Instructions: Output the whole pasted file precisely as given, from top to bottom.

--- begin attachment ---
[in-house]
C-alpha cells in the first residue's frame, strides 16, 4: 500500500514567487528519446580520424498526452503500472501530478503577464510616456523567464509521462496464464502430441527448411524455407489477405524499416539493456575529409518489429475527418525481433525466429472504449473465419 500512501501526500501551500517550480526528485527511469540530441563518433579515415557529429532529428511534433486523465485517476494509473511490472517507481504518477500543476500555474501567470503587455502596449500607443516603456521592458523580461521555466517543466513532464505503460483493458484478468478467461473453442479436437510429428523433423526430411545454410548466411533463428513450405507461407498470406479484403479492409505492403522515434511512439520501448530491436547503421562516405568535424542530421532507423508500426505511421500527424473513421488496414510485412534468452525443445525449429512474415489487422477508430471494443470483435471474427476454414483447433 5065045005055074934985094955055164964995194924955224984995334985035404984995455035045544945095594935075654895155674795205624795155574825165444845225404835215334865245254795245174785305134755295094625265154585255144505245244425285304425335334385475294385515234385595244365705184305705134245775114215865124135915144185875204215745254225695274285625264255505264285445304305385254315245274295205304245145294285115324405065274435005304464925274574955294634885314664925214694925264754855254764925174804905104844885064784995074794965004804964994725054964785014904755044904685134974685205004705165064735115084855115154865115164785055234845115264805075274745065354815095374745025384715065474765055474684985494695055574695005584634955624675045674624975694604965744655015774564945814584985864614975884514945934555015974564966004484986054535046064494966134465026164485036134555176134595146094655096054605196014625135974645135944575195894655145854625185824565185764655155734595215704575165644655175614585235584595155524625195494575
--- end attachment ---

[in-house]
C-alpha cells in the first residue's frame, strides 16, 4: 500500500514567487528519446580520424498526452503500472501530478503577464510616456523567464509521462496464464502430441527448411524455407489477405524499416539493456575529409518489429475527418525481433525466429472504449473465419 500512501501526500501551500517550480526528485527511469540530441563518433579515415557529429532529428511534433486523465485517476494509473511490472517507481504518477500543476500555474501567470503587455502596449500607443516603456521592458523580461521555466517543466513532464505503460483493458484478468478467461473453442479436437510429428523433423526430411545454410548466411533463428513450405507461407498470406479484403479492409505492403522515434511512439520501448530491436547503421562516405568535424542530421532507423508500426505511421500527424473513421488496414510485412534468452525443445525449429512474415489487422477508430471494443470483435471474427476454414483447433 5065045005055074934985094955055164964995194924955224984995334985035404984995455035045544945095594935075654895155674795205624795155574825165444845225404835215334865245254795245174785305134755295094625265154585255144505245244425285304425335334385475294385515234385595244365705184305705134245775114215865124135915144185875204215745254225695274285625264255505264285445304305385254315245274295205304245145294285115324405065274435005304464925274574955294634885314664925214694925264754855254764925174804905104844885064784995074794965004804964994725054964785014904755044904685134974685205004705165064735115084855115154865115164785055234845115264805075274745065354815095374745025384715065474765055474684985494695055574695005584634955624675045674624975694604965744655015774564945814584985864614975884514945934555015974564966004484986054535046064494966134465026164485036134555176134595146094655096054605196014625135974645135944575195894655145854625185824565185764655155734595215704575165644655175614585235584595155524625195494575